OPEN WINDOW: Leukemia Ward, St James hospital 2007

Open Window -

 an ambient virtual window for bolstering wellness and healing potential during a hospital stay
 

I was invited to participate in the Open Window project earlier in 2007 by curator, Denis Roche. I had heard of the project from Drs. Sean and Brenda Moore-McCann over the last few years and also learned about the different people who had brought this project together at a presentation at SEED, an art and science group who met regularly in Dublin in 2005-6, prior to the new Science Gallery.

More on ‘Open Window’

Screen shot 2011-08-07 at 18.41.43
by Human Connectedness research group:
Cian Cullinan, Stefan Agamanolis (Human Connectedness group, Media Lab Europe); Denis Roche (Natural 5th Productions); Fran Hegarty (St. James Hospital, Dublin)

 

Hospital patients often feel isolated from the outside world and disconnected from the people that love them, especially if an illness requires residing within a single room for an extended period. These factors can lead to depression and a reduced potential for healing. This project attempts to counteract these effects by creating an always-on ambient aural and visual portal from the patient’s room to a familiar place or environment to which the patient feels a strong connection.

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A collaboration with a cancer unit at a local hospital, the Open Window is particularly targeted to bone marrow transplant patients who must undergo a difficult chemotherapy program and are allowed only a limited number of visitors for several weeks while their immune systems recuperate. The rooms the patients inhabit are small and filled with various intimidating medical technologies. Most have only a small window with a very limited view of the outside world. The illness experienced during therapy often causes patients to have difficulty focusing on simple foreground mental tasks like reading a book or watching television. All of these factors contribute additional mental strain and feelings of isolation to an experience that is already very physically challenging.

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The Open Window prototype creates a projection on a wall of the patient’s room that displays a live yet low frame-rate video stream from a place chosen by the patient, such as a window facing the patient’s garden, a room in the patient’s house, or a favorite hilltop view. These video images are captured with high quality web or mobile camera technologies set up in the desired places. Just like a real window, this virtual window to familiar place can be closed when desired and the projection space used for other purposes, such as commissioned audiovisual art pieces designed to sooth the senses.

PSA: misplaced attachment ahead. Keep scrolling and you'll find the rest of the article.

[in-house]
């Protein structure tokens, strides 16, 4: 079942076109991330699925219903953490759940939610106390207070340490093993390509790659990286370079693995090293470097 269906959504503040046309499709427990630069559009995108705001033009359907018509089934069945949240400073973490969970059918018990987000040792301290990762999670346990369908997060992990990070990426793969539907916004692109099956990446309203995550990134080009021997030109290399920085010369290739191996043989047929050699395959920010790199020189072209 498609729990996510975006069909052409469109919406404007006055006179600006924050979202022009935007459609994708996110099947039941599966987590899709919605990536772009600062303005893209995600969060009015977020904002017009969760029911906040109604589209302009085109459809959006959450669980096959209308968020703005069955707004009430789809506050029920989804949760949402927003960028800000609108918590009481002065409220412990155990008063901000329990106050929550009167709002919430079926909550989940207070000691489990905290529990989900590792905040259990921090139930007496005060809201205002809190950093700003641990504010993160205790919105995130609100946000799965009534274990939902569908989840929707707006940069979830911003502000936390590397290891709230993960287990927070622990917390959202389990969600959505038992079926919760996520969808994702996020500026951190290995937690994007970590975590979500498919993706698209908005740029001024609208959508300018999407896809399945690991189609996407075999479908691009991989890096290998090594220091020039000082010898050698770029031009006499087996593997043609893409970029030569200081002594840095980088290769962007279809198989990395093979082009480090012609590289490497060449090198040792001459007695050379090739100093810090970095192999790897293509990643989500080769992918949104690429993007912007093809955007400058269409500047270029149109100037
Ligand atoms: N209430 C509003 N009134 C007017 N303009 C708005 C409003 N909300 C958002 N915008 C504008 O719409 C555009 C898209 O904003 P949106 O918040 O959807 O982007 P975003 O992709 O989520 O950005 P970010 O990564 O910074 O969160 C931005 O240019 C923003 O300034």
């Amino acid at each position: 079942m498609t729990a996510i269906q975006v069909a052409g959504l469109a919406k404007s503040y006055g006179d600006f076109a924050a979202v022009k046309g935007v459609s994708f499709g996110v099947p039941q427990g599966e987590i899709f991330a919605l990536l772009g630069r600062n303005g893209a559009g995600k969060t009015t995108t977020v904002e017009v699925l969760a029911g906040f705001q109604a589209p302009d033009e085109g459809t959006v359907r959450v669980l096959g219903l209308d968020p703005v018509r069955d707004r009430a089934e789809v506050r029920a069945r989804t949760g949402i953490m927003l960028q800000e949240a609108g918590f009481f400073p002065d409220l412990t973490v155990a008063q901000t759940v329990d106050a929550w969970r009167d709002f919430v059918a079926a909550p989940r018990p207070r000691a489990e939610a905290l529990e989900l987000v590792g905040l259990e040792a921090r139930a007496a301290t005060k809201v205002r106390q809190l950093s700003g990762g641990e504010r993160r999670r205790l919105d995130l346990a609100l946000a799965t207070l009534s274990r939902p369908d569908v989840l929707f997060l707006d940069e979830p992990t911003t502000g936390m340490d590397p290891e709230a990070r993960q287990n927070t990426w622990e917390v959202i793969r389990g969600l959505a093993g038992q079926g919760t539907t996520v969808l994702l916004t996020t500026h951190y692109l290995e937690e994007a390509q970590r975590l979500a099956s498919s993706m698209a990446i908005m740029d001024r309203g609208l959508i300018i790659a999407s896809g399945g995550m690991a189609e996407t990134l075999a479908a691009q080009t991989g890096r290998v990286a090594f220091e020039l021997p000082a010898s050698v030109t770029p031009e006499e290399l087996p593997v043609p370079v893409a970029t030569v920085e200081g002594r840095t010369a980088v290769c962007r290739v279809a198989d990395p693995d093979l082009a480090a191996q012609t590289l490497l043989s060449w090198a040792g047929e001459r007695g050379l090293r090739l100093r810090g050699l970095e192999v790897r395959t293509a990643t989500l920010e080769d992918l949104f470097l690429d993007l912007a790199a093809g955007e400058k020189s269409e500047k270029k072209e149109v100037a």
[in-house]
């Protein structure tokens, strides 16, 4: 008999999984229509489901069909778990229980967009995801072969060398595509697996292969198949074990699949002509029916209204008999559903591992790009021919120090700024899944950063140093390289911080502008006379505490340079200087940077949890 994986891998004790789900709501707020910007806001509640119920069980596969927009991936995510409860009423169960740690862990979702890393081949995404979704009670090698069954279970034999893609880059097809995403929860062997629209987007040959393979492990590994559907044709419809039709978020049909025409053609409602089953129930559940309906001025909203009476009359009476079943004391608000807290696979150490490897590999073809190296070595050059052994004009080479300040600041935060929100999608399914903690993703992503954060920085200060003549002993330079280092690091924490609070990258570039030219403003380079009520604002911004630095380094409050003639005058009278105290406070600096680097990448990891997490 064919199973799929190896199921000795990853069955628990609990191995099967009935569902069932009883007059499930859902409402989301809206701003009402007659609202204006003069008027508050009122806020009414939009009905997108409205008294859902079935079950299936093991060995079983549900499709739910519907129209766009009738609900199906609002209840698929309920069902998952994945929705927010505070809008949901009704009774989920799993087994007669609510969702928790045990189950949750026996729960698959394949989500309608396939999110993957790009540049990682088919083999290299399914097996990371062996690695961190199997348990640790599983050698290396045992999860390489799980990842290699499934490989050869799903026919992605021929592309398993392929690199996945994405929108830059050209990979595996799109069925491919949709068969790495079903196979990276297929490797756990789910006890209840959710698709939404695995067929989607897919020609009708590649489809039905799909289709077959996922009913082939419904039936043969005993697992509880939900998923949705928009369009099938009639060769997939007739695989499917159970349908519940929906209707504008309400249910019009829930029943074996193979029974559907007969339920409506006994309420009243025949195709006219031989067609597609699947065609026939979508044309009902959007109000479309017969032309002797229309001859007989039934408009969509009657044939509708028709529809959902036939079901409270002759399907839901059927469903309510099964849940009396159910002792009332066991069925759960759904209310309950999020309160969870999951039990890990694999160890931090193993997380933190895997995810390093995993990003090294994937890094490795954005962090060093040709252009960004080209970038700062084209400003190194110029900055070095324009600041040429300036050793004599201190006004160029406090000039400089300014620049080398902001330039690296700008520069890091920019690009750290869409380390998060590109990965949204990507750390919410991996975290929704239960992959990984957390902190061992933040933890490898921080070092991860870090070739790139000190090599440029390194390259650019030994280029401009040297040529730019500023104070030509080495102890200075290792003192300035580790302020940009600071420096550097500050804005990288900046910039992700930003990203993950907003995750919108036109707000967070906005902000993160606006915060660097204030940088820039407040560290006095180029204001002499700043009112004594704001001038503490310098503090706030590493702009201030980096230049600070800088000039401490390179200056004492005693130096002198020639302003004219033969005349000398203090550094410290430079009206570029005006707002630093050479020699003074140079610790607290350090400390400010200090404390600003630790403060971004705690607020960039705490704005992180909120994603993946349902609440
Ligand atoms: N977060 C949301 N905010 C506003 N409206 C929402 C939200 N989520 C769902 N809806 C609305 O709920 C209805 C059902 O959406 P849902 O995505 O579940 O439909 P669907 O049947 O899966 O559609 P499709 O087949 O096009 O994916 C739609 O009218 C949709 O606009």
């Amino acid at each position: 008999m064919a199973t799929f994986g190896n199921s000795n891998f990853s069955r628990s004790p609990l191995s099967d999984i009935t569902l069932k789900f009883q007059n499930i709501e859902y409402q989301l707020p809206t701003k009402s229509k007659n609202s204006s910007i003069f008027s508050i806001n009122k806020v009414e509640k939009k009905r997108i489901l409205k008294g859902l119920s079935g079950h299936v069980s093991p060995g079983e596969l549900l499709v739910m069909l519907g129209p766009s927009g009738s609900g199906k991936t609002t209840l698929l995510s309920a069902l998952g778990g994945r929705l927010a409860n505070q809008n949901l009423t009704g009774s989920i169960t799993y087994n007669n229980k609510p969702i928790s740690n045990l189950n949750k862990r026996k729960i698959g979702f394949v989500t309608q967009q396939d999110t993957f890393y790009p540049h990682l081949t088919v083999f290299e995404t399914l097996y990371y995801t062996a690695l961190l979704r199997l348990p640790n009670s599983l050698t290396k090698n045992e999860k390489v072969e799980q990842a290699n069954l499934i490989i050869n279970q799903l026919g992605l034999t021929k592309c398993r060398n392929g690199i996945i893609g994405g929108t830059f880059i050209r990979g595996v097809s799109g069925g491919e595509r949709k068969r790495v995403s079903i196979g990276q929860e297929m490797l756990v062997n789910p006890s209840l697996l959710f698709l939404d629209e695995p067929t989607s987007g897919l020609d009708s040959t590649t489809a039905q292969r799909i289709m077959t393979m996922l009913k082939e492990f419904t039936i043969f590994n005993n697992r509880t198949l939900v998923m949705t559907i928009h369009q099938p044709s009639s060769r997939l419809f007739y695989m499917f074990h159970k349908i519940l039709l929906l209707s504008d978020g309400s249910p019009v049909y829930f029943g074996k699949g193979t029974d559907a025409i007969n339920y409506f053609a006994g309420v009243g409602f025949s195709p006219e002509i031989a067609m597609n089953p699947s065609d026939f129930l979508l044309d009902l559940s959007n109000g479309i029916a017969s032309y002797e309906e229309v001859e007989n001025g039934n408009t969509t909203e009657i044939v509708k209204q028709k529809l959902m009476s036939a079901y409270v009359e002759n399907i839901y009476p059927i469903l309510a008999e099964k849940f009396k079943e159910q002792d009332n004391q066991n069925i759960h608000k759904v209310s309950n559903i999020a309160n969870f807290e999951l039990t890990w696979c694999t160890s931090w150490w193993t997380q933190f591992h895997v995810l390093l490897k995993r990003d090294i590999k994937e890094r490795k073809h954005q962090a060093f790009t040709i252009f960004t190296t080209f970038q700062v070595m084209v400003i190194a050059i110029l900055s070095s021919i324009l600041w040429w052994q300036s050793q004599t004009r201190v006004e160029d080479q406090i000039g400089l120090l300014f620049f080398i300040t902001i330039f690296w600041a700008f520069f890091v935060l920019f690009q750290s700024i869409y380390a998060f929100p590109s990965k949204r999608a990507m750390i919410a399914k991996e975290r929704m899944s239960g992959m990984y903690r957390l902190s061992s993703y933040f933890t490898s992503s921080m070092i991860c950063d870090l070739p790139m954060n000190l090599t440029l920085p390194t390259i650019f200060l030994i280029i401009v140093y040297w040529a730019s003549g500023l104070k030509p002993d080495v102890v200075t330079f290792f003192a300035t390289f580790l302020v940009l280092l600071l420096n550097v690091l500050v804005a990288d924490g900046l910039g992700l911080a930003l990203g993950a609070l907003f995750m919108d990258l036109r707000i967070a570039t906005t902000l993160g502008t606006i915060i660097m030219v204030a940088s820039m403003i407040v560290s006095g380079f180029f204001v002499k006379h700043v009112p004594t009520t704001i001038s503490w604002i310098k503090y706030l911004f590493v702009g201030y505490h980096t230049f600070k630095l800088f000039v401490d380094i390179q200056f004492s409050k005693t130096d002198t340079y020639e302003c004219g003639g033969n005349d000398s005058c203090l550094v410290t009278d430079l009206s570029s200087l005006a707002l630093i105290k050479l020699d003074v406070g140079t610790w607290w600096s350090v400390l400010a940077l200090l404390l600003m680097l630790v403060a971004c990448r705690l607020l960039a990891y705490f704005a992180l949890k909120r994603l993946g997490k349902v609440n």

The prototype aims for an ambient design that conveys an ongoing impression of the place while not drawing attention to itself and, most importantly, not overwhelming the patient’s senses. The patient sees a single moderately static image projection that subtly updates itself once every few seconds or minutes.

The hope is that the ongoing presence of this connection will have a positive and strengthening effect on the patient’s mental state and healing potential. This hypothesis is being formally tested as part of the project.

Initial trials for the Open Window project are being undertaken in partnership with Professor Shaun McCann, Director of the Denis Burkitt Ward, St. James Hospital, Dublin.

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Publications and Links

# Denis Roche, Fran Hegarty, Liz Higgins, Stefan Agamanolis, Cian Cullinan, and Shaun McCann, Open Window: a novel method of reducing isolation during Stem Cell Transplantation or treatment of Haematological Malignancies, Cancer 2004 UICC World Conference for Cancer Organisations, Dublin, 17 – 19 November 2004. (PDF)

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